Rick Short and his construction crew have been working on building Ascension Lutheran Church in Rosemont.

Church will last at least a century

he project began at the beginning of the summer, and work has been progressing on schedule.

Rick Short doesn’t typically build sacred spaces. But when Rosemont’s Ascension Lutheran Church approached his company Red Dog Carpentry to take charge of constructing their new building, he jumped at the chance.

“We’re certainly honoured to build the church and proud to be part of something that will last for years and many people will enjoy,” said Short.

The project began at the beginning of the summer, and work has been progressing on schedule. But the church will need to obtain additional funding before it can be completed.

“It’s a bit up in the air, actually,” Short said, when asked about the proposed completion date. “But we’re going to get this locked up. Roof on, windows in.”

The church plans to do additional fundraising in order to complete construction.

Short described the former church as an “old wood building that had rotted out over the years.” He said the new structure will be vastly superior.

“This one has a lot more character and a lot more richness. It looks more proud,” he said.

One of Short’s employees, Dennis Borden, said working on a church differs from building a home in a number of ways. For one, the structure is significantly bigger. But the main difference is how open the sanctuary is.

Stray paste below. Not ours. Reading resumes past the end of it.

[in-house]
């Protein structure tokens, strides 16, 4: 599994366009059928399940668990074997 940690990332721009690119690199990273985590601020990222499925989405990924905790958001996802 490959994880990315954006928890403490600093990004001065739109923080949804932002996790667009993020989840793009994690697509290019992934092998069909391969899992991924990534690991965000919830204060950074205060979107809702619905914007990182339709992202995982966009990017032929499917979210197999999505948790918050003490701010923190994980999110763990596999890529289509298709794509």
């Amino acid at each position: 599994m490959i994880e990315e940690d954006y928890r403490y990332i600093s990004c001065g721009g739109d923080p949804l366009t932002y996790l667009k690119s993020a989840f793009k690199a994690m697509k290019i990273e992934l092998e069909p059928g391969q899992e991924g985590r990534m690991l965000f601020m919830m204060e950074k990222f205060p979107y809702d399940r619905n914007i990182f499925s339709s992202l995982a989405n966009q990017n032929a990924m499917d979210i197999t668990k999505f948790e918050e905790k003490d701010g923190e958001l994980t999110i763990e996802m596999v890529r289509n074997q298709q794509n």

“It’s a lot more open, way bigger,” he said. “It’s pretty beautiful in there. We’ve never done much timber frame like this.”

Short said the new building should last much longer than its predecessor.

“I’d like to say this building’s good for more than a hundred years,” he said.

The interior will include a sanctuary, a pastor’s office, some rooms for Sunday School and youth group, and a basement banquet hall.

Ascension was founded in 1969. According to their mission statement, the congregation is “a community of Christians empowered by the grace of God through Word and Sacrament to do justice, love kindness and walk humbly with God.”

When asked whether he felt any additional pressure when constructing something ultimately intended to be holy, Short smiled.

“You definitely feel like you might be being judged by more than just the home owner.”

Borden shrugged at the same question.

“It’s just another day of work for me.”

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